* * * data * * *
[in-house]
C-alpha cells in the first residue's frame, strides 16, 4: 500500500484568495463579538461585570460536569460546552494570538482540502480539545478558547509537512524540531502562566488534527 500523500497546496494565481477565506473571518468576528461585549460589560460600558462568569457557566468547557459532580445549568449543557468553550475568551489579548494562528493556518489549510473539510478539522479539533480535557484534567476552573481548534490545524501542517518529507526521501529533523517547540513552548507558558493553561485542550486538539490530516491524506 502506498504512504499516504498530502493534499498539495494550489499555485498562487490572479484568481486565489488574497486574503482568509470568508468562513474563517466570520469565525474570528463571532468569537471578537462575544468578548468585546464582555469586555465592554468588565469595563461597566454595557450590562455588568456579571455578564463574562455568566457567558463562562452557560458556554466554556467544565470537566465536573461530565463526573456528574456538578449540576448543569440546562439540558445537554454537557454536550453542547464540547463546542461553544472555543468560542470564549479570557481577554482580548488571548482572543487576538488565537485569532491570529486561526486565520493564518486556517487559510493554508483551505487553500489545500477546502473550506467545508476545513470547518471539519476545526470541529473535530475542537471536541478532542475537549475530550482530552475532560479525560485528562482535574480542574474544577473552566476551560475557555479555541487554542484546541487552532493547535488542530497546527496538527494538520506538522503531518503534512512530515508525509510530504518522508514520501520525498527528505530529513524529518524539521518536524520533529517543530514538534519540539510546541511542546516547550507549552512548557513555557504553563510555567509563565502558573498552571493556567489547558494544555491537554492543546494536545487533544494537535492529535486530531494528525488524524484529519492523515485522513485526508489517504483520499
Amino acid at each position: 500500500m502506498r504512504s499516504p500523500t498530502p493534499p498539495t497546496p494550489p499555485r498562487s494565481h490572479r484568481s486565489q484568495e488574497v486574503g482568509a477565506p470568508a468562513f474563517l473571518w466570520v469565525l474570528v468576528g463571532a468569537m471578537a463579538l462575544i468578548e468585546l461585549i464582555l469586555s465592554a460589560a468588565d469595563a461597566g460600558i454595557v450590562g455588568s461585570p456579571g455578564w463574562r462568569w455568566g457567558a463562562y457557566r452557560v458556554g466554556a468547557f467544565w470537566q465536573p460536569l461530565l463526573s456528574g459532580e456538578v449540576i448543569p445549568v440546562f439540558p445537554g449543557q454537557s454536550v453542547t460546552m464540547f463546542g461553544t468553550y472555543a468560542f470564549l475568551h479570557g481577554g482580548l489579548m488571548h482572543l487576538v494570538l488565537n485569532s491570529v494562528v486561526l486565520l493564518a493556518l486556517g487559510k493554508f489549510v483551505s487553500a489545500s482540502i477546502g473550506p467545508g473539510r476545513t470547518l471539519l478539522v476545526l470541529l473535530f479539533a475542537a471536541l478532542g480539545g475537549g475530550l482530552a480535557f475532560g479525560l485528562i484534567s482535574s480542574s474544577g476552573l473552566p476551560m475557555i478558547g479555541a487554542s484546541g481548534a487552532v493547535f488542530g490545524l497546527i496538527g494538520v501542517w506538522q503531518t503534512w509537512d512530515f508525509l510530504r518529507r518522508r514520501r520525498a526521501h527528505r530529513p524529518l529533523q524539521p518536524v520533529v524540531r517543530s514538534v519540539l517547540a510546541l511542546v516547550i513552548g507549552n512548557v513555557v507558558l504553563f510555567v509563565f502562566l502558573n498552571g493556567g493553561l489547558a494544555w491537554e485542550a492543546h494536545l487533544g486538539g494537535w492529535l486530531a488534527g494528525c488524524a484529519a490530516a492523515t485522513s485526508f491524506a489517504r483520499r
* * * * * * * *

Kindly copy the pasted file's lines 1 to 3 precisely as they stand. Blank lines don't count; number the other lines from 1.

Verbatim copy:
[in-house]
C-alpha cells in the first residue's frame, strides 16, 4: 500500500484568495463579538461585570460536569460546552494570538482540502480539545478558547509537512524540531502562566488534527 500523500497546496494565481477565506473571518468576528461585549460589560460600558462568569457557566468547557459532580445549568449543557468553550475568551489579548494562528493556518489549510473539510478539522479539533480535557484534567476552573481548534490545524501542517518529507526521501529533523517547540513552548507558558493553561485542550486538539490530516491524506 502506498504512504499516504498530502493534499498539495494550489499555485498562487490572479484568481486565489488574497486574503482568509470568508468562513474563517466570520469565525474570528463571532468569537471578537462575544468578548468585546464582555469586555465592554468588565469595563461597566454595557450590562455588568456579571455578564463574562455568566457567558463562562452557560458556554466554556467544565470537566465536573461530565463526573456528574456538578449540576448543569440546562439540558445537554454537557454536550453542547464540547463546542461553544472555543468560542470564549479570557481577554482580548488571548482572543487576538488565537485569532491570529486561526486565520493564518486556517487559510493554508483551505487553500489545500477546502473550506467545508476545513470547518471539519476545526470541529473535530475542537471536541478532542475537549475530550482530552475532560479525560485528562482535574480542574474544577473552566476551560475557555479555541487554542484546541487552532493547535488542530497546527496538527494538520506538522503531518503534512512530515508525509510530504518522508514520501520525498527528505530529513524529518524539521518536524520533529517543530514538534519540539510546541511542546516547550507549552512548557513555557504553563510555567509563565502558573498552571493556567489547558494544555491537554492543546494536545487533544494537535492529535486530531494528525488524524484529519492523515485522513485526508489517504483520499
Amino acid at each position: 500500500m502506498r504512504s499516504p500523500t498530502p493534499p498539495t497546496p494550489p499555485r498562487s494565481h490572479r484568481s486565489q484568495e488574497v486574503g482568509a477565506p470568508a468562513f474563517l473571518w466570520v469565525l474570528v468576528g463571532a468569537m471578537a463579538l462575544i468578548e468585546l461585549i464582555l469586555s465592554a460589560a468588565d469595563a461597566g460600558i454595557v450590562g455588568s461585570p456579571g455578564w463574562r462568569w455568566g457567558a463562562y457557566r452557560v458556554g466554556a468547557f467544565w470537566q465536573p460536569l461530565l463526573s456528574g459532580e456538578v449540576i448543569p445549568v440546562f439540558p445537554g449543557q454537557s454536550v453542547t460546552m464540547f463546542g461553544t468553550y472555543a468560542f470564549l475568551h479570557g481577554g482580548l489579548m488571548h482572543l487576538v494570538l488565537n485569532s491570529v494562528v486561526l486565520l493564518a493556518l486556517g487559510k493554508f489549510v483551505s487553500a489545500s482540502i477546502g473550506p467545508g473539510r476545513t470547518l471539519l478539522v476545526l470541529l473535530f479539533a475542537a471536541l478532542g480539545g475537549g475530550l482530552a480535557f475532560g479525560l485528562i484534567s482535574s480542574s474544577g476552573l473552566p476551560m475557555i478558547g479555541a487554542s484546541g481548534a487552532v493547535f488542530g490545524l497546527i496538527g494538520v501542517w506538522q503531518t503534512w509537512d512530515f508525509l510530504r518529507r518522508r514520501r520525498a526521501h527528505r530529513p524529518l529533523q524539521p518536524v520533529v524540531r517543530s514538534v519540539l517547540a510546541l511542546v516547550i513552548g507549552n512548557v513555557v507558558l504553563f510555567v509563565f502562566l502558573n498552571g493556567g493553561l489547558a494544555w491537554e485542550a492543546h494536545l487533544g486538539g494537535w492529535l486530531a488534527g494528525c488524524a484529519a490530516a492523515t485522513s485526508f491524506a489517504r483520499r